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'Toothpaste Back Into The Tube': Opponents Doubt Efforts To Save Wash. Charter Schools Will Work

Rachel La Corte
AP Photo
Students and other advocates of charter schools rally at the Capitol in Olympia, Wash., on Thursday, Nov. 19, 2015.

A second legislative proposal to preserve Washington's charter schools emerged Thursday, with its authors promising to reconstitute even more of the system invalidated by the State Supreme Court than another bill filed earlier this week.

The proposal unveiled Thursday would restore the now-shuttered state charter commission that authorizes charter schools and gives back to local school districts the power to create charters in their own districts. The key change? Charters would draw funding from a state lottery account, not from general education dollars.

But opponents doubt that will be enough to satisfy the court, which ruled last fall that charter schools — publicly-funded but managed by non-profits, not school districts — were unconstitutional because they weren't subject to the authority of an elected school board. 

"Anyone who thinks you can put the toothpaste back into the tube and make the system of charter schools constitutional by simply renaming something is not in the reality of the Washington state constitution. It's just wrong," said Rep. Gerry Pollet, D-Seattle.

Sen. Joe Fain, R-Auburn, disagrees. He joined several Republican and Democratic co-sponsors in filing the charter bill released Thursday.

Fain said the proposed change in charters' funding source would address the court's primary objection: that charter schools used funding earmarked for "common schools." The court ruled that charter schools are not "common schools," and therefore cannot receive general fund dollars.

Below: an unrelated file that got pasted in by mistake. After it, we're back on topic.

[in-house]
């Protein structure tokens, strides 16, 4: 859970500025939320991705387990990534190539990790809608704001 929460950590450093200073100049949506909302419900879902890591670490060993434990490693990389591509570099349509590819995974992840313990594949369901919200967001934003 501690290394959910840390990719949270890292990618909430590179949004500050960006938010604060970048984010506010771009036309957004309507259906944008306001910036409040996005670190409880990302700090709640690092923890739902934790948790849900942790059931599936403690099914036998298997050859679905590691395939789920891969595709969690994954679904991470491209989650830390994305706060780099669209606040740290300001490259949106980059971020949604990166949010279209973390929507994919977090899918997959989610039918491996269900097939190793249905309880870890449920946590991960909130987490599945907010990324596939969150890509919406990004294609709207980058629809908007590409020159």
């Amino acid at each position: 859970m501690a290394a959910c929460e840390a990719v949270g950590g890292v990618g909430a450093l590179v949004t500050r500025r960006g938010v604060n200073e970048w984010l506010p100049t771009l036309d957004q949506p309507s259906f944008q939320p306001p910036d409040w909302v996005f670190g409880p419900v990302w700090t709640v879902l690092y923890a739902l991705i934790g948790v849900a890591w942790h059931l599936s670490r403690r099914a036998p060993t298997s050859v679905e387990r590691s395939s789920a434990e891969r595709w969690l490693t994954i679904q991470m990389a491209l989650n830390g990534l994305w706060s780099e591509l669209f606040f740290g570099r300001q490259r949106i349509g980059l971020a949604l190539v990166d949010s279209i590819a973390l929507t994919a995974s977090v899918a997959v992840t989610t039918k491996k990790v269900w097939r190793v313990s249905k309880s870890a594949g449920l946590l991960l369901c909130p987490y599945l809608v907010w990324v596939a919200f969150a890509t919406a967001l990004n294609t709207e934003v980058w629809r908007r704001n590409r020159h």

That suggests a "simple fix," Fain said: find a funding source for charters that contains no general fund dollars, such as the lottery-funded Washington Opportunity Pathways account. That change, Fain believes, "will be successful in keeping the [charter] schools open."

But Pollet said the court's charter decision is not based on a technicality, but a deeper principal: "The majority has ruled you can't be spending public money on something that's not accountable to the public."

Earlier this week, two Spokane state lawmakers unveiled another, more-limited plan to restore local school districts' powers to create charter schools. Under their proposal, no statewide entity would have chartering authority and local school boards would have tighter control over the operations of the schools they create.

Pollet said Thursday he would not support either plan, saying lawmakers need to keep their priorities straight. Charter opponents point out lawmakers face state Supreme Court sanctions for failing to fix problems with how they fund traditional public schools. 

"I don't think parents or teachers or voters would spend a minute of time on an unconstitutional charter school law when they're currently violating the constitutional rights of students in Washington's public schools," said Rich Wood, a spokesman for the state's largest teachers union, the Washington Education Association.

The charter bill Fain co-sponsored with Sen. Steve Litzow, R-Mercer Island; Sen. Mark Mullet, D-Issaquah; and Sen. Steve Hobbs, D-Lake Stevens, is due for a hearing in the Senate education committee on Tuesday.

Kyle Stokes covers the issues facing kids and the policies impacting Washington's schools for KPLU.